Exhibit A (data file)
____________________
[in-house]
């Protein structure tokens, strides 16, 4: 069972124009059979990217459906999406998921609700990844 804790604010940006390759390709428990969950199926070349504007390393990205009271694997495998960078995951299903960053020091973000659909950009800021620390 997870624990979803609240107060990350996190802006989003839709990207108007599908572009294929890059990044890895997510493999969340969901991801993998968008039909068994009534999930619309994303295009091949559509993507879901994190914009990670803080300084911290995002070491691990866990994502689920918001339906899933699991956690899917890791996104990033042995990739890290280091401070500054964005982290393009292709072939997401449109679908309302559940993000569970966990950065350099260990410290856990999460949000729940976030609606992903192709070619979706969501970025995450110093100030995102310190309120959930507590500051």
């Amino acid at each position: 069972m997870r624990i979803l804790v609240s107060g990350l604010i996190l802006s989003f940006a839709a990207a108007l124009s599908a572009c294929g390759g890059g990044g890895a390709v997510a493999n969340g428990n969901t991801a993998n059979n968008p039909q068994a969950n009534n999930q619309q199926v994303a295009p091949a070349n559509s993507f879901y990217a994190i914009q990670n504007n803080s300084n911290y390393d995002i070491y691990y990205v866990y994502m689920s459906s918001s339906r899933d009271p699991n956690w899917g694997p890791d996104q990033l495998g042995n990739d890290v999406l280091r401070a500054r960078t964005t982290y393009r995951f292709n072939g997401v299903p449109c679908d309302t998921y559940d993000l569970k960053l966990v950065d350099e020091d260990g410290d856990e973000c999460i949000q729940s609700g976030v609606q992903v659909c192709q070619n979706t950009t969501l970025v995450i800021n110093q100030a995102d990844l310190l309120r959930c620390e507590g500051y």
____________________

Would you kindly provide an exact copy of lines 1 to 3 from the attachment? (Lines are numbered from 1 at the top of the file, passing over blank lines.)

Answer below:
[in-house]
């Protein structure tokens, strides 16, 4: 069972124009059979990217459906999406998921609700990844 804790604010940006390759390709428990969950199926070349504007390393990205009271694997495998960078995951299903960053020091973000659909950009800021620390 997870624990979803609240107060990350996190802006989003839709990207108007599908572009294929890059990044890895997510493999969340969901991801993998968008039909068994009534999930619309994303295009091949559509993507879901994190914009990670803080300084911290995002070491691990866990994502689920918001339906899933699991956690899917890791996104990033042995990739890290280091401070500054964005982290393009292709072939997401449109679908309302559940993000569970966990950065350099260990410290856990999460949000729940976030609606992903192709070619979706969501970025995450110093100030995102310190309120959930507590500051």
């Amino acid at each position: 069972m997870r624990i979803l804790v609240s107060g990350l604010i996190l802006s989003f940006a839709a990207a108007l124009s599908a572009c294929g390759g890059g990044g890895a390709v997510a493999n969340g428990n969901t991801a993998n059979n968008p039909q068994a969950n009534n999930q619309q199926v994303a295009p091949a070349n559509s993507f879901y990217a994190i914009q990670n504007n803080s300084n911290y390393d995002i070491y691990y990205v866990y994502m689920s459906s918001s339906r899933d009271p699991n956690w899917g694997p890791d996104q990033l495998g042995n990739d890290v999406l280091r401070a500054r960078t964005t982290y393009r995951f292709n072939g997401v299903p449109c679908d309302t998921y559940d993000l569970k960053l966990v950065d350099e020091d260990g410290d856990e973000c999460i949000q729940s609700g976030v609606q992903v659909c192709q070619n979706t950009t969501l970025v995450i800021n110093q100030a995102d990844l310190l309120r959930c620390e507590g500051y």